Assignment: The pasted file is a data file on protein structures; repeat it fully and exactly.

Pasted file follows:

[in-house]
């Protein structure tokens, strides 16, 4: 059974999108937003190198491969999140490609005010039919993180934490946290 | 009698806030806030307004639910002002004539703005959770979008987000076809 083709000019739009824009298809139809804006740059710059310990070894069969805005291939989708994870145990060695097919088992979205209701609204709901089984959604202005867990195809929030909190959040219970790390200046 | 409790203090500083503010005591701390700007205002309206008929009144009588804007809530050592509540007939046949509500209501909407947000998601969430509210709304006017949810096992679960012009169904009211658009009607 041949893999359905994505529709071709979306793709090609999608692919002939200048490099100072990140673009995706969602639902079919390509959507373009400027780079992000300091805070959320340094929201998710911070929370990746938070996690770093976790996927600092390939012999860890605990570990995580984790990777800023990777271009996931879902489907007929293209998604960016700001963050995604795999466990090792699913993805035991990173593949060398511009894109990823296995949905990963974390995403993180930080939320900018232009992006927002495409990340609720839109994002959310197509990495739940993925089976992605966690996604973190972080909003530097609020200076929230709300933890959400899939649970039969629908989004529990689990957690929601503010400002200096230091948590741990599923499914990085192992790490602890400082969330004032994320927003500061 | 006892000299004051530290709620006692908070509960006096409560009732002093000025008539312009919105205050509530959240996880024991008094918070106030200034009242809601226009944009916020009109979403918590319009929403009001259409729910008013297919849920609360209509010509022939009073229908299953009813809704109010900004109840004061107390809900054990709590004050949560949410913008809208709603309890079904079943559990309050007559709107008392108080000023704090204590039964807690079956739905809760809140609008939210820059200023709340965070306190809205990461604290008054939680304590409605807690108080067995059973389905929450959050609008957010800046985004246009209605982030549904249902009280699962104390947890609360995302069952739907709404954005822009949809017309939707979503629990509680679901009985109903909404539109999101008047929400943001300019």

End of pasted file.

[in-house]
């Protein structure tokens, strides 16, 4: 059974999108937003190198491969999140490609005010039919993180934490946290 | 009698806030806030307004639910002002004539703005959770979008987000076809 083709000019739009824009298809139809804006740059710059310990070894069969805005291939989708994870145990060695097919088992979205209701609204709901089984959604202005867990195809929030909190959040219970790390200046 | 409790203090500083503010005591701390700007205002309206008929009144009588804007809530050592509540007939046949509500209501909407947000998601969430509210709304006017949810096992679960012009169904009211658009009607 041949893999359905994505529709071709979306793709090609999608692919002939200048490099100072990140673009995706969602639902079919390509959507373009400027780079992000300091805070959320340094929201998710911070929370990746938070996690770093976790996927600092390939012999860890605990570990995580984790990777800023990777271009996931879902489907007929293209998604960016700001963050995604795999466990090792699913993805035991990173593949060398511009894109990823296995949905990963974390995403993180930080939320900018232009992006927002495409990340609720839109994002959310197509990495739940993925089976992605966690996604973190972080909003530097609020200076929230709300933890959400899939649970039969629908989004529990689990957690929601503010400002200096230091948590741990599923499914990085192992790490602890400082969330004032994320927003500061 | 006892000299004051530290709620006692908070509960006096409560009732002093000025008539312009919105205050509530959240996880024991008094918070106030200034009242809601226009944009916020009109979403918590319009929403009001259409729910008013297919849920609360209509010509022939009073229908299953009813809704109010900004109840004061107390809900054990709590004050949560949410913008809208709603309890079904079943559990309050007559709107008392108080000023704090204590039964807690079956739905809760809140609008939210820059200023709340965070306190809205990461604290008054939680304590409605807690108080067995059973389905929450959050609008957010800046985004246009209605982030549904249902009280699962104390947890609360995302069952739907709404954005822009949809017309939707979503629990509680679901009985109903909404539109999101008047929400943001300019």